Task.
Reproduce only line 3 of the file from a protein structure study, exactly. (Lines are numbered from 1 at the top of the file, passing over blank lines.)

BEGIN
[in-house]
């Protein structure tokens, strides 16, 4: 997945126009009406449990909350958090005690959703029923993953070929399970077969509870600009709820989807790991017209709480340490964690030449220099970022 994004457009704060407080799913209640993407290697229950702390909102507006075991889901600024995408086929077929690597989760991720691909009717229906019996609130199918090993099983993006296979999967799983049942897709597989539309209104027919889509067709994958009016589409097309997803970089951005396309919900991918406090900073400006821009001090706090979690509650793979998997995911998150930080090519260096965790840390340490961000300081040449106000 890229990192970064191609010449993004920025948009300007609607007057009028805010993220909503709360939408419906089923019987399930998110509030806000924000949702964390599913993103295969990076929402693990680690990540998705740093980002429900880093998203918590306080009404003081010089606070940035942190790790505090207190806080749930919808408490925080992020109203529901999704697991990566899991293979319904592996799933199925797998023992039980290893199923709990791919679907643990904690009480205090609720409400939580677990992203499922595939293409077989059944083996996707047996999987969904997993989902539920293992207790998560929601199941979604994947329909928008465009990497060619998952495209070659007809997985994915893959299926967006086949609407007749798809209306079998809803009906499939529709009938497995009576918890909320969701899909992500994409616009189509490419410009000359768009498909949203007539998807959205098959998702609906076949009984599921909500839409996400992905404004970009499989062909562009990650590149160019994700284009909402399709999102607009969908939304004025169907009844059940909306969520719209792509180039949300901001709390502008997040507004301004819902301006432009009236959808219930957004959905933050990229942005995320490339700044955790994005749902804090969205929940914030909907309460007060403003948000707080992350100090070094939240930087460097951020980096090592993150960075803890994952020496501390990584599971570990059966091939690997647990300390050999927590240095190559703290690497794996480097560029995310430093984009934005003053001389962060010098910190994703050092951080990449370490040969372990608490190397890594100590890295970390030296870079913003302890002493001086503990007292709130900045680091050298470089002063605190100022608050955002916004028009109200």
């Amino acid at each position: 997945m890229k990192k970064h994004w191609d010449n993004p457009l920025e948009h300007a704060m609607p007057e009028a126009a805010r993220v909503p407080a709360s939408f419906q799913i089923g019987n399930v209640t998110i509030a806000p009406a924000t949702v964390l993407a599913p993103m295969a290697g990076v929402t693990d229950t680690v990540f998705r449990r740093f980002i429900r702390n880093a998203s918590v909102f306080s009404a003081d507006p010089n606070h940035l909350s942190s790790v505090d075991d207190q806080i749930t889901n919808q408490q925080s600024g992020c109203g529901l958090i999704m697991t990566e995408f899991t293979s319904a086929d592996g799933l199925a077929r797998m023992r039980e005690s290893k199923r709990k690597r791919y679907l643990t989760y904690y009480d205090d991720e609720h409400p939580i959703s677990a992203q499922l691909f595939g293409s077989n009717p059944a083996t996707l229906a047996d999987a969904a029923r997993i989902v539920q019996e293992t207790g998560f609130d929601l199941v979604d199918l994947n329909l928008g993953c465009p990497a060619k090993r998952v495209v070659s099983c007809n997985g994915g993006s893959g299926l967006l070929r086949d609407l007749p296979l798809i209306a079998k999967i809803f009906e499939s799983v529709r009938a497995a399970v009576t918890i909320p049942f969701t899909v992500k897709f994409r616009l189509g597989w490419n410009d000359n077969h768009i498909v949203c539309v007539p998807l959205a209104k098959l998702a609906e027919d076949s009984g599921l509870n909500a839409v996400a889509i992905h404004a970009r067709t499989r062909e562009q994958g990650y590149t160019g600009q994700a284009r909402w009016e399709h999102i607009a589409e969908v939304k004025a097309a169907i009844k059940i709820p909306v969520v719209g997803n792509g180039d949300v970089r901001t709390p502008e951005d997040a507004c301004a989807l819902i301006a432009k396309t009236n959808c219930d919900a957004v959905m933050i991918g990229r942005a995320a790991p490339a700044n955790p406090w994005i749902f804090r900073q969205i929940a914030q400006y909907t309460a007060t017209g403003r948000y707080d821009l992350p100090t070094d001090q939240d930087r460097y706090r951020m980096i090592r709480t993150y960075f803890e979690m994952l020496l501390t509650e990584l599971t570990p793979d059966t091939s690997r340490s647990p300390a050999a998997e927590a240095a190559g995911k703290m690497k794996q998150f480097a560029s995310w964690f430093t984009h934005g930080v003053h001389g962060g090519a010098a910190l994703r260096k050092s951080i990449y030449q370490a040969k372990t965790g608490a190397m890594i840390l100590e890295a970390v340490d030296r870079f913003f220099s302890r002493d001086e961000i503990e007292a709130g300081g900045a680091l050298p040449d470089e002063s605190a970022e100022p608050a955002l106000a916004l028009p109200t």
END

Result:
């Amino acid at each position: 997945m890229k990192k970064h994004w191609d010449n993004p457009l920025e948009h300007a704060m609607p007057e009028a126009a805010r993220v909503p407080a709360s939408f419906q799913i089923g019987n399930v209640t998110i509030a806000p009406a924000t949702v964390l993407a599913p993103m295969a290697g990076v929402t693990d229950t680690v990540f998705r449990r740093f980002i429900r702390n880093a998203s918590v909102f306080s009404a003081d507006p010089n606070h940035l909350s942190s790790v505090d075991d207190q806080i749930t889901n919808q408490q925080s600024g992020c109203g529901l958090i999704m697991t990566e995408f899991t293979s319904a086929d592996g799933l199925a077929r797998m023992r039980e005690s290893k199923r709990k690597r791919y679907l643990t989760y904690y009480d205090d991720e609720h409400p939580i959703s677990a992203q499922l691909f595939g293409s077989n009717p059944a083996t996707l229906a047996d999987a969904a029923r997993i989902v539920q019996e293992t207790g998560f609130d929601l199941v979604d199918l994947n329909l928008g993953c465009p990497a060619k090993r998952v495209v070659s099983c007809n997985g994915g993006s893959g299926l967006l070929r086949d609407l007749p296979l798809i209306a079998k999967i809803f009906e499939s799983v529709r009938a497995a399970v009576t918890i909320p049942f969701t899909v992500k897709f994409r616009l189509g597989w490419n410009d000359n077969h768009i498909v949203c539309v007539p998807l959205a209104k098959l998702a609906e027919d076949s009984g599921l509870n909500a839409v996400a889509i992905h404004a970009r067709t499989r062909e562009q994958g990650y590149t160019g600009q994700a284009r909402w009016e399709h999102i607009a589409e969908v939304k004025a097309a169907i009844k059940i709820p909306v969520v719209g997803n792509g180039d949300v970089r901001t709390p502008e951005d997040a507004c301004a989807l819902i301006a432009k396309t009236n959808c219930d919900a957004v959905m933050i991918g990229r942005a995320a790991p490339a700044n955790p406090w994005i749902f804090r900073q969205i929940a914030q400006y909907t309460a007060t017209g403003r948000y707080d821009l992350p100090t070094d001090q939240d930087r460097y706090r951020m980096i090592r709480t993150y960075f803890e979690m994952l020496l501390t509650e990584l599971t570990p793979d059966t091939s690997r340490s647990p300390a050999a998997e927590a240095a190559g995911k703290m690497k794996q998150f480097a560029s995310w964690f430093t984009h934005g930080v003053h001389g962060g090519a010098a910190l994703r260096k050092s951080i990449y030449q370490a040969k372990t965790g608490a190397m890594i840390l100590e890295a970390v340490d030296r870079f913003f220099s302890r002493d001086e961000i503990e007292a709130g300081g900045a680091l050298p040449d470089e002063s605190a970022e100022p608050a955002l106000a916004l028009p109200t």